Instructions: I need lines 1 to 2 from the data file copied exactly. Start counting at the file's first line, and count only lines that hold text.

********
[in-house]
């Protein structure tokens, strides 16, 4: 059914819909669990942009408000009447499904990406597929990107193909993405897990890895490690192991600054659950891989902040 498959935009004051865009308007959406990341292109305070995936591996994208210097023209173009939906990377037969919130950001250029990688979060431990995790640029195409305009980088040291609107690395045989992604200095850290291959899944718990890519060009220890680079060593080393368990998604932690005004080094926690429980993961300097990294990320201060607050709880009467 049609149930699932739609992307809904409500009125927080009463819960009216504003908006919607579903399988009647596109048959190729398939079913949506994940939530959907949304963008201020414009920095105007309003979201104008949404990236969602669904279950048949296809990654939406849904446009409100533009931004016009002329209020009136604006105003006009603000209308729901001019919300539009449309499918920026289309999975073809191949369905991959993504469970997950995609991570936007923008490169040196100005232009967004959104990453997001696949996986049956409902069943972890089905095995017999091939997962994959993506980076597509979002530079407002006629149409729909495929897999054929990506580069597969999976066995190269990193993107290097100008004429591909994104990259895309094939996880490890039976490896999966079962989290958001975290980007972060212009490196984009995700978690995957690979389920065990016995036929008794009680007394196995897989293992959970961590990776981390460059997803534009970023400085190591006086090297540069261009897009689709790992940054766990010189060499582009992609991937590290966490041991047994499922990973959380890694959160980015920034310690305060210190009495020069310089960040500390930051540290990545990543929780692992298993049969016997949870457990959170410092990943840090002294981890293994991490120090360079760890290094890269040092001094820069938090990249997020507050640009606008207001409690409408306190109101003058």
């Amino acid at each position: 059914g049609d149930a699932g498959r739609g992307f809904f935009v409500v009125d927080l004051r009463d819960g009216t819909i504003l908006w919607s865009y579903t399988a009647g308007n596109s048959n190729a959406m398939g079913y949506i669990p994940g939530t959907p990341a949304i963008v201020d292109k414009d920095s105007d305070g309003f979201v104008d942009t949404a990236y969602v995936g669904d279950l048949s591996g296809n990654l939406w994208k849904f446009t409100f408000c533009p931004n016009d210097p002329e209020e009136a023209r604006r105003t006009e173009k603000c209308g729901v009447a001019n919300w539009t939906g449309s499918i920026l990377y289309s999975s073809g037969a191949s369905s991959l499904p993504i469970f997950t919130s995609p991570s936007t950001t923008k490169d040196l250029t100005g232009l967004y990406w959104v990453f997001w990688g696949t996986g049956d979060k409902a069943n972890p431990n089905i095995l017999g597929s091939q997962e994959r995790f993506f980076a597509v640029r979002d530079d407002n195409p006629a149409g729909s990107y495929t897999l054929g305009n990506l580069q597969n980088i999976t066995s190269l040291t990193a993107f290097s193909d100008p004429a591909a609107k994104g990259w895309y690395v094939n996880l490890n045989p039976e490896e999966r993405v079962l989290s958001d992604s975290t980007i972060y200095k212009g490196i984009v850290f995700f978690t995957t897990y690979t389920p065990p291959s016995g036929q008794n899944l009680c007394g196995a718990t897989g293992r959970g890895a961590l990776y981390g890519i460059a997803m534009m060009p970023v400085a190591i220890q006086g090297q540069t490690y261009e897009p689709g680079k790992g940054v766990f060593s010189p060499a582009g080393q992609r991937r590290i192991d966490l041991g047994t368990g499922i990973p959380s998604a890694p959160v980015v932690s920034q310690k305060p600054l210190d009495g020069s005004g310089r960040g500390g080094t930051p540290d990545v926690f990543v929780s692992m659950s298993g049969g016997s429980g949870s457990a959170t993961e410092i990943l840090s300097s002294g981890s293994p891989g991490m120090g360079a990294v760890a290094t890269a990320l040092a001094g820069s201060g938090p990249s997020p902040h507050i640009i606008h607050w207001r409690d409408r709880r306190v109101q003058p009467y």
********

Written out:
[in-house]
């Protein structure tokens, strides 16, 4: 059914819909669990942009408000009447499904990406597929990107193909993405897990890895490690192991600054659950891989902040 498959935009004051865009308007959406990341292109305070995936591996994208210097023209173009939906990377037969919130950001250029990688979060431990995790640029195409305009980088040291609107690395045989992604200095850290291959899944718990890519060009220890680079060593080393368990998604932690005004080094926690429980993961300097990294990320201060607050709880009467 049609149930699932739609992307809904409500009125927080009463819960009216504003908006919607579903399988009647596109048959190729398939079913949506994940939530959907949304963008201020414009920095105007309003979201104008949404990236969602669904279950048949296809990654939406849904446009409100533009931004016009002329209020009136604006105003006009603000209308729901001019919300539009449309499918920026289309999975073809191949369905991959993504469970997950995609991570936007923008490169040196100005232009967004959104990453997001696949996986049956409902069943972890089905095995017999091939997962994959993506980076597509979002530079407002006629149409729909495929897999054929990506580069597969999976066995190269990193993107290097100008004429591909994104990259895309094939996880490890039976490896999966079962989290958001975290980007972060212009490196984009995700978690995957690979389920065990016995036929008794009680007394196995897989293992959970961590990776981390460059997803534009970023400085190591006086090297540069261009897009689709790992940054766990010189060499582009992609991937590290966490041991047994499922990973959380890694959160980015920034310690305060210190009495020069310089960040500390930051540290990545990543929780692992298993049969016997949870457990959170410092990943840090002294981890293994991490120090360079760890290094890269040092001094820069938090990249997020507050640009606008207001409690409408306190109101003058």